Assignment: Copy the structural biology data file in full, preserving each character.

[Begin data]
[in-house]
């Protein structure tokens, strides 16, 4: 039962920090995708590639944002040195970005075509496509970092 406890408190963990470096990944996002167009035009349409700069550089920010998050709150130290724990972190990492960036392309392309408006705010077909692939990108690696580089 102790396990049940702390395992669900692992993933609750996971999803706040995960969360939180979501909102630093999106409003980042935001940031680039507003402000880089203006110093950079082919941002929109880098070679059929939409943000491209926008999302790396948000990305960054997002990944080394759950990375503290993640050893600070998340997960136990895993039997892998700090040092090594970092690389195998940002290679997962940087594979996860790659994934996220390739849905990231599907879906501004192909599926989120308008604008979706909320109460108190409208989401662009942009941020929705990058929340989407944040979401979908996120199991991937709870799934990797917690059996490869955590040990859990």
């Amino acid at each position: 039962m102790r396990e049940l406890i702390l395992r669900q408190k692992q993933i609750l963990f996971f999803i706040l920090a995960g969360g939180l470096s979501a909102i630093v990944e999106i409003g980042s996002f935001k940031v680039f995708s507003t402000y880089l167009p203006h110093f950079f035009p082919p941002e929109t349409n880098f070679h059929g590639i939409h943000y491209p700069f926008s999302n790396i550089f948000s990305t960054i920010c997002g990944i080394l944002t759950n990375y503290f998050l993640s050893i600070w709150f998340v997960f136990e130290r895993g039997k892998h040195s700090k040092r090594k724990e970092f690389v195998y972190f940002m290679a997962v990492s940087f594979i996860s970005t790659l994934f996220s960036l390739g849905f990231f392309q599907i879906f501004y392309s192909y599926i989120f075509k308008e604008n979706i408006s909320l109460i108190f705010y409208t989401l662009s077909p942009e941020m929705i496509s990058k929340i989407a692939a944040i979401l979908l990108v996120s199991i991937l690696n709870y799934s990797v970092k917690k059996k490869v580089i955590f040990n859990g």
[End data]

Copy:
[in-house]
């Protein structure tokens, strides 16, 4: 039962920090995708590639944002040195970005075509496509970092 406890408190963990470096990944996002167009035009349409700069550089920010998050709150130290724990972190990492960036392309392309408006705010077909692939990108690696580089 102790396990049940702390395992669900692992993933609750996971999803706040995960969360939180979501909102630093999106409003980042935001940031680039507003402000880089203006110093950079082919941002929109880098070679059929939409943000491209926008999302790396948000990305960054997002990944080394759950990375503290993640050893600070998340997960136990895993039997892998700090040092090594970092690389195998940002290679997962940087594979996860790659994934996220390739849905990231599907879906501004192909599926989120308008604008979706909320109460108190409208989401662009942009941020929705990058929340989407944040979401979908996120199991991937709870799934990797917690059996490869955590040990859990």
């Amino acid at each position: 039962m102790r396990e049940l406890i702390l395992r669900q408190k692992q993933i609750l963990f996971f999803i706040l920090a995960g969360g939180l470096s979501a909102i630093v990944e999106i409003g980042s996002f935001k940031v680039f995708s507003t402000y880089l167009p203006h110093f950079f035009p082919p941002e929109t349409n880098f070679h059929g590639i939409h943000y491209p700069f926008s999302n790396i550089f948000s990305t960054i920010c997002g990944i080394l944002t759950n990375y503290f998050l993640s050893i600070w709150f998340v997960f136990e130290r895993g039997k892998h040195s700090k040092r090594k724990e970092f690389v195998y972190f940002m290679a997962v990492s940087f594979i996860s970005t790659l994934f996220s960036l390739g849905f990231f392309q599907i879906f501004y392309s192909y599926i989120f075509k308008e604008n979706i408006s909320l109460i108190f705010y409208t989401l662009s077909p942009e941020m929705i496509s990058k929340i989407a692939a944040i979401l979908l990108v996120s199991i991937l690696n709870y799934s990797v970092k917690k059996k490869v580089i955590f040990n859990g």